As it is usual in the online setting, we consider no limitations in the computational resources available. This means that at every time step , where instance is known, we assume the existence of an oracle able to compute the optimal solution for that time step. Notice also that our lower bounds do not rely on any complexity assumptions. Some recent results are already known for the on-line multistage model [Bampis+, Gupta], however all these results are obtained for specific problems. In this work, we study multistage variants of a broad family of maximization problems. The family of optimization problems that we consider is the following.
(Subset Maximization Problems.) A Subset Maximization problem is a combinatorial optimization problem whose instances consist of
A ground set ;
A set of feasible solutions such that ;
A positive weight for every .
The goal is to find such that . We will consider that the empty set is always feasible, ensuring that the feasible set of solutions is non empty. This is a very general class of problems, including the maximization Subset Selection problems studied by Pruhs and Woeginger in [Pruhs] (they only considered linear objective functions). It contains for instance graph problems where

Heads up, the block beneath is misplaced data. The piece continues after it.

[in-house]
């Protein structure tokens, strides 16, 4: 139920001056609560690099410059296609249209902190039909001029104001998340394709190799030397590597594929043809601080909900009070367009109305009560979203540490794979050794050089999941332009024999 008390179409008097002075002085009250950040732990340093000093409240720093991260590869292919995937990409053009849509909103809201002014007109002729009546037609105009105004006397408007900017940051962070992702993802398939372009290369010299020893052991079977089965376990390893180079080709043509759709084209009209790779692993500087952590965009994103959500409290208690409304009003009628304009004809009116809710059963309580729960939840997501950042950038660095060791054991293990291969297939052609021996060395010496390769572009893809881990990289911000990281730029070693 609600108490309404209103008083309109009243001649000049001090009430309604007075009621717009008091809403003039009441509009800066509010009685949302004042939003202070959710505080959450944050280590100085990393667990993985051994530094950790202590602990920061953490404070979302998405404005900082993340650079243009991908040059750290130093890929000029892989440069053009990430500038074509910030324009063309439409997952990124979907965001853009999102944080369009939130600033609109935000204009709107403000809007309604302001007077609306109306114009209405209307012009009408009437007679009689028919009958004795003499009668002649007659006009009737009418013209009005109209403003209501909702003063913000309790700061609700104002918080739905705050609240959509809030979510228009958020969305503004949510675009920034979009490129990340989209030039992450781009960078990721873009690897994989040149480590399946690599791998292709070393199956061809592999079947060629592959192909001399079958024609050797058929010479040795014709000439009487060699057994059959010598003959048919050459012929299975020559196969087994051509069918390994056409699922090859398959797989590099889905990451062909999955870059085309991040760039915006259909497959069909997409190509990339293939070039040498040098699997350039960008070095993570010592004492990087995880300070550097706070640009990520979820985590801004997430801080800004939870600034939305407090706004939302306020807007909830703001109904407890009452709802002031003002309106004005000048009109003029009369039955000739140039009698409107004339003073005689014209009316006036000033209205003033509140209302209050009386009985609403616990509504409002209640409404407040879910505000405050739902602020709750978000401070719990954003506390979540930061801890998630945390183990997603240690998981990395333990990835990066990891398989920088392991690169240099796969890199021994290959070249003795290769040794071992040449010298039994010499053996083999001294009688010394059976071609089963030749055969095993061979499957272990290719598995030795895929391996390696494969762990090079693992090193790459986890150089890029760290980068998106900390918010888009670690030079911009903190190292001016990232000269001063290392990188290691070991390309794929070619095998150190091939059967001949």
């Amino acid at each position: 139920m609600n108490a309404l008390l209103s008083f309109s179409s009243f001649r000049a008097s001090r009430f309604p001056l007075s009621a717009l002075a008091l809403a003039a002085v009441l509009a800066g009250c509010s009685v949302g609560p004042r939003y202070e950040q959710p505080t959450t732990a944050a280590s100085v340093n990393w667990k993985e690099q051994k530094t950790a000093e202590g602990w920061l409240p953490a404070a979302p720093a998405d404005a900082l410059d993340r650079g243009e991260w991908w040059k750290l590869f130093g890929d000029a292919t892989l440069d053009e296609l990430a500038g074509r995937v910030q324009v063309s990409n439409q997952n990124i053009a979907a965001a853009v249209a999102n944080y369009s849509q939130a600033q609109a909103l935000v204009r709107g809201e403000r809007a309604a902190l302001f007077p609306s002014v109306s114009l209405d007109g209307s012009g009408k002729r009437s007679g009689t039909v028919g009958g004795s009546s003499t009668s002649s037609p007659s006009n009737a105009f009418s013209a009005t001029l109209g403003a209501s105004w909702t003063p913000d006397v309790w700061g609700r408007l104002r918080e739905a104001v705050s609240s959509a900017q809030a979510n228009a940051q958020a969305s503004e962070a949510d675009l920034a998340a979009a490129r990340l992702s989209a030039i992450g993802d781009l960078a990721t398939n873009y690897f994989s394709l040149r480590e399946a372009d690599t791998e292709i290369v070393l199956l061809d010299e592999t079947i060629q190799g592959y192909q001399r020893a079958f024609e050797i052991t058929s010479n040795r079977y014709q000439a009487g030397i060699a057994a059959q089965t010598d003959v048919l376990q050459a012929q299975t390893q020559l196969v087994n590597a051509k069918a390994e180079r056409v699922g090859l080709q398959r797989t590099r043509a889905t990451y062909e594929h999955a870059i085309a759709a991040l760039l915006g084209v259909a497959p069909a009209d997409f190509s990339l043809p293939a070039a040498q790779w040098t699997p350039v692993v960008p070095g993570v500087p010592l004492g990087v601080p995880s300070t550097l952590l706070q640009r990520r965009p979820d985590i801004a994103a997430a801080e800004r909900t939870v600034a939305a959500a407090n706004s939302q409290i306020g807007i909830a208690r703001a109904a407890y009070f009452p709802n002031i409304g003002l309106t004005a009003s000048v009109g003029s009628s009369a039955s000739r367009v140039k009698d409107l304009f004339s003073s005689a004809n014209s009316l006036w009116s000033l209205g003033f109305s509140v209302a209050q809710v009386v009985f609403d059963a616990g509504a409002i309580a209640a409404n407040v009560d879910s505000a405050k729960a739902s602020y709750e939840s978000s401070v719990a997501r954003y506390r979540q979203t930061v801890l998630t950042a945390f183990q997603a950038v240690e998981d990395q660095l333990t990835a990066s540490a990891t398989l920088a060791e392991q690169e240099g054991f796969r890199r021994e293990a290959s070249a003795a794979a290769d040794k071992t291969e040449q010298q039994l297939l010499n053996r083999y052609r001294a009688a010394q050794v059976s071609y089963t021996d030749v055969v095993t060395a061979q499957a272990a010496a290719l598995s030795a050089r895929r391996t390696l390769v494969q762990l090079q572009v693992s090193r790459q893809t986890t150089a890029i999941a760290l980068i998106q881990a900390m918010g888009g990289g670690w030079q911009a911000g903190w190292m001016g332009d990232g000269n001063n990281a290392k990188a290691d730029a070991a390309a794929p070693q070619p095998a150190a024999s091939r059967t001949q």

is the set of vertices (as in any maximization induced subgraph problem verifying some property) or the set of edges (as in matching problems). It also contains classical set problems (knapsack, maximum 3-dimensional matching,…), and more generally 0-1 linear programs (with non negative profits in the objective function).
Given a problem in the previous class, we are interested in its multistage version [Gupta, Eisenstat]. The stability over time of a solution sequence is classically captured by considering a transition cost when a modification is made in the solution. Here, dealing with maximization problems, we will consider a transition bonus for taking into account the similarity of two consecutive solutions. In what follows, we will use the term object to denote an element of (so an object can be a vertex of a graph, or an edge,…, depending on the underlying problem).
(Multistage Subset Maximization Problems.) In a Multistage Subset Maximization problem , we are given
a number of steps , a set of objects;
for any , an instance of the optimization problem. We will denote:
the objective (profit) function at time
the set of feasible solutions at time
a given transition profit.
the value of a solution sequence is
where is the transition bonus for the solution between time steps and . We will use the term profit for , bonus for the transition bonus , and value of a solution for ;